7+, 11+ and 13+ tutoring in London and online
Whatever school entrance exams your child will be sitting, we can help find the perfect tutor to help.
Toby — our featured 7+, 11+ and 13+ tutor in London
Toby graduated from Oxford in 2012 with a degree in English Language and Literature. He then completed a Master of Fine Arts in Creative Writing at New York University.
Toby has over 1000 hours' tutoring experience in English and Maths, which includes a lot of teaching for 11+ and 13+ exams.
He has also taught English Language and English Literature in schools.
Breaking down the 7+, 11+ and 13+
What is the 11+?
As the name suggests, 11+ is not really a subject but rather the age at which you sit a particular set of exams. “11+” refers to exams taken in Year 6 for entry into secondary school starting in Year 7. Some schools also offer entry into Year 9 (for which you take the 13+) and others into Year 3 (for which you take the 7+). Those other entry points will be addressed in more detail lower down.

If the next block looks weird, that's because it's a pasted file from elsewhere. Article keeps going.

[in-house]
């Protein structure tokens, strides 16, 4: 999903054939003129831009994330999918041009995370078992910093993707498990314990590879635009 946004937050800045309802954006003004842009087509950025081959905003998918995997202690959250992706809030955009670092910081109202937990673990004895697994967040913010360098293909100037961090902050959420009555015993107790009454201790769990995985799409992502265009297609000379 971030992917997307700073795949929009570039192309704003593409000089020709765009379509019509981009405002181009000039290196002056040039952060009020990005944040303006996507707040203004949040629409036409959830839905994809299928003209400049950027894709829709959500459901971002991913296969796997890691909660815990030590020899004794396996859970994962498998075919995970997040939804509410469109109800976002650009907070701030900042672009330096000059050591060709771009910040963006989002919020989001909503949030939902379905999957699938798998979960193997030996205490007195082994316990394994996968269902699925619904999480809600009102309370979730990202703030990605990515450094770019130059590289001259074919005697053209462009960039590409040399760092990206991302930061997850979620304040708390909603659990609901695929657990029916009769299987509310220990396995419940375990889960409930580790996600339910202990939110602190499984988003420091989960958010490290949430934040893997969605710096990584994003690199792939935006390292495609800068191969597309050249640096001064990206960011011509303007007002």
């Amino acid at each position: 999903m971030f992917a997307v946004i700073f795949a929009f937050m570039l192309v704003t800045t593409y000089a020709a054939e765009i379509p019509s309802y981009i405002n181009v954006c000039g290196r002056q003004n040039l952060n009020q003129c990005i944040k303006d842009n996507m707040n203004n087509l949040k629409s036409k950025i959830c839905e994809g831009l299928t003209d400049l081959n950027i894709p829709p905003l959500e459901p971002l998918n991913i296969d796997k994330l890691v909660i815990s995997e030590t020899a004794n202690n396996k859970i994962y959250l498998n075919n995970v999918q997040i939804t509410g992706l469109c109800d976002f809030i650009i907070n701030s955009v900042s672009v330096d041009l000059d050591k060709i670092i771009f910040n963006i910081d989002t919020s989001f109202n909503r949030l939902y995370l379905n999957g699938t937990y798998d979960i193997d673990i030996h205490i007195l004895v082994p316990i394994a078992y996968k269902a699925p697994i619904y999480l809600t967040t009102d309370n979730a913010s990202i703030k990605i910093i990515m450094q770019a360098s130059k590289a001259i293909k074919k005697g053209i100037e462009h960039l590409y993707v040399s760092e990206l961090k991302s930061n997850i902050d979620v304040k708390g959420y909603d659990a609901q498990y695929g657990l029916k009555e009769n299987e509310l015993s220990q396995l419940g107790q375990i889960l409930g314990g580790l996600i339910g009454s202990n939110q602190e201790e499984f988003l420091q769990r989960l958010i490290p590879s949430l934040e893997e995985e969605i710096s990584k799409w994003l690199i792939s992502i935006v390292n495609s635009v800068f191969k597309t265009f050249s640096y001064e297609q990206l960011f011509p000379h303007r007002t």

Common Entrance vs. In-house Exams
Some schools require applicants to sit standardised nationwide tests known as Common Entrance Exams as part of the admission process. The Common Entrance Exams are administered by ISEB (Independent Schools Examination Board), whose website is informative and well worth checking out. Check out the ISEB website for detailed information about the different Common Entrance syllabuses, exam dates, and FAQs.
Other schools set their own specially designed exams. Although these will vary from school to school, the format of exams is often similar to Common Entrance. Information about whether the schools have their own exams or use the Common Entrance should be available on the websites of the schools in question.
What are the different parts?
Students who sit the 11+ Common Entrance are required to take papers in English, Mathematics and Science. Schools that do not use the Common Entrance will have their own procedure but are very likely to set English and Mathematics papers that resemble the Common Entrance. Some schools also make use of Verbal Reasoning and Non-Verbal Reasoning papers, although these are less common.
What are the different papers actually like?